We want to know the story

Isn’t it true that you always want to know the story of the destination you visit? I want to know where the restaurant’s name came from, where the photos on the wall were taken and who the old “tannie” was who’s recipe is used in the signature dish.

We all want to know.

One place that got the message loud and clear is OJ’s, a small, quaint restaurant that could easily be mistaken for a take-away shop on route through one of the Freestate towns, Heilbron. From the outside it doesn’t promise much, but believe you me, on the inside it’s a completely different story – literally.

Do you remember the time when all South African cars had yellow coloured number plates? The time when towns could still be identified just by looking at one’s car? Well, that is where OJ’s’ story begins. OJ was Heilbron’s number plate code. Today these number plates are part of the name and décor in one of Heilbron’s finest restaurants. It tells stories of days gone by and paintings of old cars with OJ number plates hang proudly against the walls. The menu has also been carefully planned – catering for the farming community that it is, but also for those who appreciate that extra touch. Still, the community can identify with its story, which is why many of them will keep coming back.

OJ's

OJ’s

Tips on how to tell your story:

  • Use the town’s history as a theme and a timeline.
  • Involve the community.
  • Be creative and use old things to create new things.
  • Include the theme in your décor, your name and your menu items.
  • Add items to the menu which you know the community will enjoy and then just give it an extra touch to make it look more appealing.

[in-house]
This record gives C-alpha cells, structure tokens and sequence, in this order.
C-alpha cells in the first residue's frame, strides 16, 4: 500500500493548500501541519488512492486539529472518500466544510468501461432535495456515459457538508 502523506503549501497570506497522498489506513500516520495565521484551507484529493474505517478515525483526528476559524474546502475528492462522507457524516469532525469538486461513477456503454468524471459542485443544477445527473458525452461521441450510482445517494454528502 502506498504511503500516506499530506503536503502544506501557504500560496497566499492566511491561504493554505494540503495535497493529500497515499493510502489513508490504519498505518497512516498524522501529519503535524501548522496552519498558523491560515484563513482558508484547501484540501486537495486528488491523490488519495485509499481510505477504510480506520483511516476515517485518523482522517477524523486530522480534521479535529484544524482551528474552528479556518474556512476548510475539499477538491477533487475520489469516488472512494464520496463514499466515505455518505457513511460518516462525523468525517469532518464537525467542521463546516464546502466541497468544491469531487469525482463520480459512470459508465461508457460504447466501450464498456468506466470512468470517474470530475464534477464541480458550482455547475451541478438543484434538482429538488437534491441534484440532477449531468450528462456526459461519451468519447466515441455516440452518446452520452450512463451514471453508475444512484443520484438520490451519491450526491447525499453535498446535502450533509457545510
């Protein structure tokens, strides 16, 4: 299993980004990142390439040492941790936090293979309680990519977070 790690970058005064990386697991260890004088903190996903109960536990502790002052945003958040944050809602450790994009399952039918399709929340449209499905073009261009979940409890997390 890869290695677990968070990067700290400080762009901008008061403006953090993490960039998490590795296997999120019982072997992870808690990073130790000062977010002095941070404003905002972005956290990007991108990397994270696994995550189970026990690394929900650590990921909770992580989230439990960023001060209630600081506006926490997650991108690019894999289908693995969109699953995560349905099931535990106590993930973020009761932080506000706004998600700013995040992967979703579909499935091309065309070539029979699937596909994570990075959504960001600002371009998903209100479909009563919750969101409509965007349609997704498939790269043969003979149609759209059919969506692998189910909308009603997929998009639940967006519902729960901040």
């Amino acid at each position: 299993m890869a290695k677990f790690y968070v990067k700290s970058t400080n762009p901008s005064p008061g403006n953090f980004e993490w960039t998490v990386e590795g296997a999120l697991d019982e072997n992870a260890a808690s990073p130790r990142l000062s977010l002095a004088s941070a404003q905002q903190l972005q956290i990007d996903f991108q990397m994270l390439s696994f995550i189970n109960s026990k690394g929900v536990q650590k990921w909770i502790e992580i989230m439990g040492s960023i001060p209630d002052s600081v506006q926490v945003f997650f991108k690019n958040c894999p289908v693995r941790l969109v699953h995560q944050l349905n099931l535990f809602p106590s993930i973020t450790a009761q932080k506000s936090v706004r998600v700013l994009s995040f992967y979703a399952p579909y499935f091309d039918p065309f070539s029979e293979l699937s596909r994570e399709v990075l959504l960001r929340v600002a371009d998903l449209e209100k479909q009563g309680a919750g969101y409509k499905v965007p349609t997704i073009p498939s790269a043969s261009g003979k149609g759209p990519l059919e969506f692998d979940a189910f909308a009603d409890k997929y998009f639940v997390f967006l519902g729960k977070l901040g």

So…what is your restaurant or destination’s story?

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Tell your story

People have been fond of stories for centuries. They can identify with it. Stories have been told over the years in order to explain, educate and entertain. Back then, people and children could sit and listen to the stories that were told. Today stories need to include visual content in order to draw attention.

Storytelling

Storytelling

Isn’t this ideal for a guesthouse, hotel or restaurant? Many of these destinations have some kind of history to share, a great view, some unique dishes or a reputation for the best service in town. Why not share this story with the public in the form of stories and images? It is such a great tool for content creation and really not difficult.

Ways to do it:

  • Create a story book for kids that tells the story of your destination and what the readers will be able to see here.
  • Share tidbits of your story on social media with photos of way back when…
  • Create videos of the happenings at your destination.
  • Teach your staff about your story and encourage them to share it with guests.
  • Have annual concerts or performances at your destination and tell your story through plays and music.

These are but a few of the millions of creative ideas you can use to tell your story. An exciting exercise for anyone who likes to explore new, creative opportunities.

Need some assistance on how to kick off your storytelling campaign? Contact Travelling Mystery Guest on 082 336 1562 / enquire@travellingmystery.co.za.

 

Storytelling for hotels and guesthouses – Part Two

Nowadays, with people being on the move, telling your story with words might be quite challenging, as people don’t have time to read. How can you tell your story, capture their attention and have them understand what you are all about?

Sharing Content

Sharing Content (Photo by: Marda de Villiers)

  • Tell your story visually – people like looking at and sharing images. Use platforms like Pinterest, Instagram, Youtube and Facebook, as well as photo blogs. With the typical guest using a dozen different touch points to research their trips, you want your story to be visible on as many platforms as possible.
  • Combine your hotel’s story with an educational tour around the resort or establishment or an art class that interconnects with your story (tourists prefer interactive and educational experiences these days).
  • Have your audience take part in your story and take photos of their experiences which you can share with them through social media.
  • Tell one part of the story today and the other part tomorrow.